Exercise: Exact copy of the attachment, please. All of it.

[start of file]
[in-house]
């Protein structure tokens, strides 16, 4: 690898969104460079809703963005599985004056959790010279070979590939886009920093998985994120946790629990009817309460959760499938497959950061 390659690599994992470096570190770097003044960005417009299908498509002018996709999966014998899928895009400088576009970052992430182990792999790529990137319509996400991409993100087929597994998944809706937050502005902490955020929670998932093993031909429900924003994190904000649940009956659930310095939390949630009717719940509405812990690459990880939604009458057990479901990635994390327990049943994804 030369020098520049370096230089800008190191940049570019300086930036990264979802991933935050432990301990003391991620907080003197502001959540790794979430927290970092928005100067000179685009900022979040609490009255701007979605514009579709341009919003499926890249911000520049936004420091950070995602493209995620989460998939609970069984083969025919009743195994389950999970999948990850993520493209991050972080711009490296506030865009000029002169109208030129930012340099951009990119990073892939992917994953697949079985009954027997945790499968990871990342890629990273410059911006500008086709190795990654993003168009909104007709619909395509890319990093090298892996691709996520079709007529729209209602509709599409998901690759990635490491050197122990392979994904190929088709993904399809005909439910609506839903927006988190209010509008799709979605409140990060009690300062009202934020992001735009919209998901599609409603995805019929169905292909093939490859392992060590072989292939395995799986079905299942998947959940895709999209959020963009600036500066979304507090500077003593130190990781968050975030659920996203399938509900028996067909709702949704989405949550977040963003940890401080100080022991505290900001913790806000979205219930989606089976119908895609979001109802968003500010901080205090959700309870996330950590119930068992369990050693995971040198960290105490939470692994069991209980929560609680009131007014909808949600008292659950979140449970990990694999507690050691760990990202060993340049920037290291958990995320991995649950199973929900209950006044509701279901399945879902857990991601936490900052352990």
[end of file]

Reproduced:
[in-house]
């Protein structure tokens, strides 16, 4: 690898969104460079809703963005599985004056959790010279070979590939886009920093998985994120946790629990009817309460959760499938497959950061 390659690599994992470096570190770097003044960005417009299908498509002018996709999966014998899928895009400088576009970052992430182990792999790529990137319509996400991409993100087929597994998944809706937050502005902490955020929670998932093993031909429900924003994190904000649940009956659930310095939390949630009717719940509405812990690459990880939604009458057990479901990635994390327990049943994804 030369020098520049370096230089800008190191940049570019300086930036990264979802991933935050432990301990003391991620907080003197502001959540790794979430927290970092928005100067000179685009900022979040609490009255701007979605514009579709341009919003499926890249911000520049936004420091950070995602493209995620989460998939609970069984083969025919009743195994389950999970999948990850993520493209991050972080711009490296506030865009000029002169109208030129930012340099951009990119990073892939992917994953697949079985009954027997945790499968990871990342890629990273410059911006500008086709190795990654993003168009909104007709619909395509890319990093090298892996691709996520079709007529729209209602509709599409998901690759990635490491050197122990392979994904190929088709993904399809005909439910609506839903927006988190209010509008799709979605409140990060009690300062009202934020992001735009919209998901599609409603995805019929169905292909093939490859392992060590072989292939395995799986079905299942998947959940895709999209959020963009600036500066979304507090500077003593130190990781968050975030659920996203399938509900028996067909709702949704989405949550977040963003940890401080100080022991505290900001913790806000979205219930989606089976119908895609979001109802968003500010901080205090959700309870996330950590119930068992369990050693995971040198960290105490939470692994069991209980929560609680009131007014909808949600008292659950979140449970990990694999507690050691760990990202060993340049920037290291958990995320991995649950199973929900209950006044509701279901399945879902857990991601936490900052352990």